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From j..@clearink.com
Subject Re: Servlet reloading?
Date Sat, 12 Feb 2000 22:20:42 GMT
> Returning back to the topic at hand, I see three types of class loaders
> being popular:

Not really three different classloader, but simply a single classloader
with 3 "features". Also note that the actual reloading of the session data
is done outside of the Classloader. In JServ it is within
JServServletManager since that is the appropriate place.
 
> 1.  Simple class loader - Load once, run forever.
> 
>     No timestamp checks.  If servlet is loaded, use it.
> 
>     Overall, I see this one as being the most popular.  Why?
>     Raw speed.  No file timestamp checks.  In many cases,
>     everything can be in memory with no disk accesses.

For Production Environments.
 
> 2.  Simple context flusher - When in doubt, flush it out.
> 
>     Timestamp checks on every access.  Any discrepancy, and
>     the entire context is flushed and restarted from scratch.
> 
>     Overall, I see this as the one that I would use the most.
>     Why?  As a developer, I'm changing code, and spend most
>     of my time debugging and exploring.  The last thing I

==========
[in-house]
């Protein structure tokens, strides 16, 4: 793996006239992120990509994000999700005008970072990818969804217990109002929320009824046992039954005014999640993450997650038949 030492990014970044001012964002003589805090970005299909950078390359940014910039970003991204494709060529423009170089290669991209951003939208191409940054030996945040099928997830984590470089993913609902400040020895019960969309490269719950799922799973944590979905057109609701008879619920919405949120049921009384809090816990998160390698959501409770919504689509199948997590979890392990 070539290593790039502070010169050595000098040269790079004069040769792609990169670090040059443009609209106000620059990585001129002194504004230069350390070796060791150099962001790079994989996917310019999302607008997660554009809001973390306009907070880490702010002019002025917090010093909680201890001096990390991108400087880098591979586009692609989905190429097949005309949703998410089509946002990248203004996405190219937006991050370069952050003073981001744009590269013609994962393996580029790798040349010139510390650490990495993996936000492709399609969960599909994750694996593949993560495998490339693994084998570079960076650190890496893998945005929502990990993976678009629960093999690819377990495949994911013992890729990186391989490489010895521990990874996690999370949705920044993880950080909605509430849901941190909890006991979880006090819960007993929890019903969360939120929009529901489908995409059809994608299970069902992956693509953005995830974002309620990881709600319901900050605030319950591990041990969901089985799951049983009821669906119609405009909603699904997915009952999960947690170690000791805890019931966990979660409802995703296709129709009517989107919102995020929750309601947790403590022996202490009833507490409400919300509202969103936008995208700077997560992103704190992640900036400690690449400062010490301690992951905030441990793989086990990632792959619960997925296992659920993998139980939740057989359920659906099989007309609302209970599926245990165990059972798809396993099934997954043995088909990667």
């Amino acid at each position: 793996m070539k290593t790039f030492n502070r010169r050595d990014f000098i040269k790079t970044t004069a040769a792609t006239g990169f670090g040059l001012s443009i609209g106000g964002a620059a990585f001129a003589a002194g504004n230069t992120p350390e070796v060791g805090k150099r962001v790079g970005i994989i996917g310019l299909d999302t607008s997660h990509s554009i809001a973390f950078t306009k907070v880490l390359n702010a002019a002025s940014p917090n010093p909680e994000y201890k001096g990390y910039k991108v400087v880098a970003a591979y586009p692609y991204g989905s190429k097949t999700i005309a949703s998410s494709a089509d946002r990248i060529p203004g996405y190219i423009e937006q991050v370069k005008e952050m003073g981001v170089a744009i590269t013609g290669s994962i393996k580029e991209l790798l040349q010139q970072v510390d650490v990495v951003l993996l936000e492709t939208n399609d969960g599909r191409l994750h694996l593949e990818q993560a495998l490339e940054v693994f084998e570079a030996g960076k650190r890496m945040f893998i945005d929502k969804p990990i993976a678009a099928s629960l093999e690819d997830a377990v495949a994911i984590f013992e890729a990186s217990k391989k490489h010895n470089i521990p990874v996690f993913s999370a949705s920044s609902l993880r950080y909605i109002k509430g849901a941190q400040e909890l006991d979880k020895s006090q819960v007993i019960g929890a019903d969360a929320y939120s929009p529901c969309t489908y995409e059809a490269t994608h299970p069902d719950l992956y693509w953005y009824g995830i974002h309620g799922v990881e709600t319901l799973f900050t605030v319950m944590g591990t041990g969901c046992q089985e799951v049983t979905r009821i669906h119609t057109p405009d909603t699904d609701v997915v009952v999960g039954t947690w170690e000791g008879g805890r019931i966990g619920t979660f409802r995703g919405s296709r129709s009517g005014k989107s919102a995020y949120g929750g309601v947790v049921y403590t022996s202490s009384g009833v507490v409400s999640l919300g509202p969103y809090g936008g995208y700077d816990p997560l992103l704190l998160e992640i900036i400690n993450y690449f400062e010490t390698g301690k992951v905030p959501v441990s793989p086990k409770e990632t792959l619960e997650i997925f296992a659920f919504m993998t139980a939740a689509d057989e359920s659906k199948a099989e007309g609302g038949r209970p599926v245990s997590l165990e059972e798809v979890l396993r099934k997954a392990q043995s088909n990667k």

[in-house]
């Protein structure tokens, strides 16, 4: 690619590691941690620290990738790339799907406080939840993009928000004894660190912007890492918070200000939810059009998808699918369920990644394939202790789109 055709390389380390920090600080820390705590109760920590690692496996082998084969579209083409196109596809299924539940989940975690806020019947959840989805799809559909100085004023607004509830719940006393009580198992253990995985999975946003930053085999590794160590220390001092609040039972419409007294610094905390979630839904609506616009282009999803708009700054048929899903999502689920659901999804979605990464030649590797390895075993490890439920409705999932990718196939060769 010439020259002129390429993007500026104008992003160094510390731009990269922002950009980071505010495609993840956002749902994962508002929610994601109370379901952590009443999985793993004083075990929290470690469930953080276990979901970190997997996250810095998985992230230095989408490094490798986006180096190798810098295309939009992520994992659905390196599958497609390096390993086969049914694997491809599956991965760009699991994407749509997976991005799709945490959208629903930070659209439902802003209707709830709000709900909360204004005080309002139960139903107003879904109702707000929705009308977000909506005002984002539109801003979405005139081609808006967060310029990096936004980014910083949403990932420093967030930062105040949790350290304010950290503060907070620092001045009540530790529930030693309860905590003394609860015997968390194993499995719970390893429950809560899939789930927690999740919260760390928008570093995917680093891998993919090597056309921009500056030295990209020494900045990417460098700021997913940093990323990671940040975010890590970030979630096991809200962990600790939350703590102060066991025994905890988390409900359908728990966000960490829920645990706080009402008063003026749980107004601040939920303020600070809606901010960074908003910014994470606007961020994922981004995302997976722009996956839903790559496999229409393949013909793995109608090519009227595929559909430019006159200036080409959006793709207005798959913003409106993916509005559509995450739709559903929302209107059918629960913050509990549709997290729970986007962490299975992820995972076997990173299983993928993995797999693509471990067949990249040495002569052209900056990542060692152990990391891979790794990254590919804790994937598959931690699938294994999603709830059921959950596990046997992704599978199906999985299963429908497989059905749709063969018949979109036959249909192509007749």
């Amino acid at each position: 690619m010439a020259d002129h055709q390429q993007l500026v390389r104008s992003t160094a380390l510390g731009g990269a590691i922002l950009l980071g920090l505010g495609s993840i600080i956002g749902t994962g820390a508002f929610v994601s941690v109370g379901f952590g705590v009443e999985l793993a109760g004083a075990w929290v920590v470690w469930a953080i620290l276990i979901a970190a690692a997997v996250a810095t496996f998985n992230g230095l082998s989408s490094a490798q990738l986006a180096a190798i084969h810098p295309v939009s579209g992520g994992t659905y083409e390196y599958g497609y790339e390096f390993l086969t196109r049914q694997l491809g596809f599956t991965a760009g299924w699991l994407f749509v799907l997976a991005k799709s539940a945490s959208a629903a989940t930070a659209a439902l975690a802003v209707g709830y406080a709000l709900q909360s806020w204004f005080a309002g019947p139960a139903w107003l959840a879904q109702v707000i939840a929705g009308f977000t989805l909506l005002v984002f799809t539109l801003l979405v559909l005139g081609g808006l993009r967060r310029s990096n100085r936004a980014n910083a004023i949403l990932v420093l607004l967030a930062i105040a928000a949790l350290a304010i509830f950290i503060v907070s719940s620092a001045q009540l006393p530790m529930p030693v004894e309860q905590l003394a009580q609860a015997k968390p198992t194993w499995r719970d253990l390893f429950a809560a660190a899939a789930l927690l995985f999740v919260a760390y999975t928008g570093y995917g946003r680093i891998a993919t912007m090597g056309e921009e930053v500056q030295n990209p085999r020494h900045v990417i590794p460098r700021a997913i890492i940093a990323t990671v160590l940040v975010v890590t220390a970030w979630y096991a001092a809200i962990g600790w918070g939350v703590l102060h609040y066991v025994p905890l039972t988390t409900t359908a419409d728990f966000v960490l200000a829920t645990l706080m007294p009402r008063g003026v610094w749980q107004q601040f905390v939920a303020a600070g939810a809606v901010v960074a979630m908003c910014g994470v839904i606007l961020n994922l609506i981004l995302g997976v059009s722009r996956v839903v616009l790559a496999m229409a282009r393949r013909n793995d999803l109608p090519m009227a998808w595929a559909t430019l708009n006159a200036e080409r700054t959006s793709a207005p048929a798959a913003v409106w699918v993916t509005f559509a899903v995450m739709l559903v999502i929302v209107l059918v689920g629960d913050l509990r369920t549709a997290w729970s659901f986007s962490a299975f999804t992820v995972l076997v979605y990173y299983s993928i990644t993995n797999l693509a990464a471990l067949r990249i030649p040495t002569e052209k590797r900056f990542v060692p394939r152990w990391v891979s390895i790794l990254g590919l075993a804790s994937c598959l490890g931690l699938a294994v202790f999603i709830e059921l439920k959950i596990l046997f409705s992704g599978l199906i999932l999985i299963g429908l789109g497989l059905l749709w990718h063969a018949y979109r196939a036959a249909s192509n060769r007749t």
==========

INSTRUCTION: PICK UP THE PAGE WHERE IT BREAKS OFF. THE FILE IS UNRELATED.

>     need to

For Development environements...I like how you didn't finish "the last
thing i need to..."...
 
>     On one hand, I certainly admire the technical solution
>     to a quite difficult problem.  And perhaps someone can
>     argue this is needed for sites which can tolerate
>     absolutely no down time.

Thanks. It was months of headaches and trying to get in contact with the
people at Sun who implemented the classloader to begin with...all to no
avail. Then, someone on the JServ list decided to help out and helped find
the solutions.
 
>     On the other hand, being basically distrustful, I know I
>     wouldn't want to open myself up to the possibility of an
>     incomplete restore on a production site - however rare this
>     may be.  Nor would I want to deal with the uncertainty
>     while debugging.

Please believe me that this case is so rare it isn't even funny. In fact,
I haven't even been bit by this one single time. Hell, I didn't even think
of this as being an issue.
 
> So, my guess is that we need to have three (or more) plug-in
> implementations available, accompanied by instructions on when one might
> want to prefer one over the others.
> 
> Question for all: am I missing any key scenarios?

Nope.

-jon


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